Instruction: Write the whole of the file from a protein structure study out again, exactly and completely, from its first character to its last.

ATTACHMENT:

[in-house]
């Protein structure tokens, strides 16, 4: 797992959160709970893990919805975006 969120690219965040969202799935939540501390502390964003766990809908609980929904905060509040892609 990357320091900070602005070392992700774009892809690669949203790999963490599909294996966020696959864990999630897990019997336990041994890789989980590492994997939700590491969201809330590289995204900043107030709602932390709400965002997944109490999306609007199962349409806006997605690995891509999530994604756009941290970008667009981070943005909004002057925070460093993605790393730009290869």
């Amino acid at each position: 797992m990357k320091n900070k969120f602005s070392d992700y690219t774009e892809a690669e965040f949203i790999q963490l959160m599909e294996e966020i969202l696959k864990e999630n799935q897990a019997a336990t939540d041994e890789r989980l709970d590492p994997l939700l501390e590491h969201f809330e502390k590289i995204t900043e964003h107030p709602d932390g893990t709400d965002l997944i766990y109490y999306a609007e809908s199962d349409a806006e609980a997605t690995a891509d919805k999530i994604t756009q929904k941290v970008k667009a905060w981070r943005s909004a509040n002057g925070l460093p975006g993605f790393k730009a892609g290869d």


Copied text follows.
[in-house]
């Protein structure tokens, strides 16, 4: 797992959160709970893990919805975006 969120690219965040969202799935939540501390502390964003766990809908609980929904905060509040892609 990357320091900070602005070392992700774009892809690669949203790999963490599909294996966020696959864990999630897990019997336990041994890789989980590492994997939700590491969201809330590289995204900043107030709602932390709400965002997944109490999306609007199962349409806006997605690995891509999530994604756009941290970008667009981070943005909004002057925070460093993605790393730009290869």
């Amino acid at each position: 797992m990357k320091n900070k969120f602005s070392d992700y690219t774009e892809a690669e965040f949203i790999q963490l959160m599909e294996e966020i969202l696959k864990e999630n799935q897990a019997a336990t939540d041994e890789r989980l709970d590492p994997l939700l501390e590491h969201f809330e502390k590289i995204t900043e964003h107030p709602d932390g893990t709400d965002l997944i766990y109490y999306a609007e809908s199962d349409a806006e609980a997605t690995a891509d919805k999530i994604t756009q929904k941290v970008k667009a905060w981070r943005s909004a509040n002057g925070l460093p975006g993605f790393k730009a892609g290869d």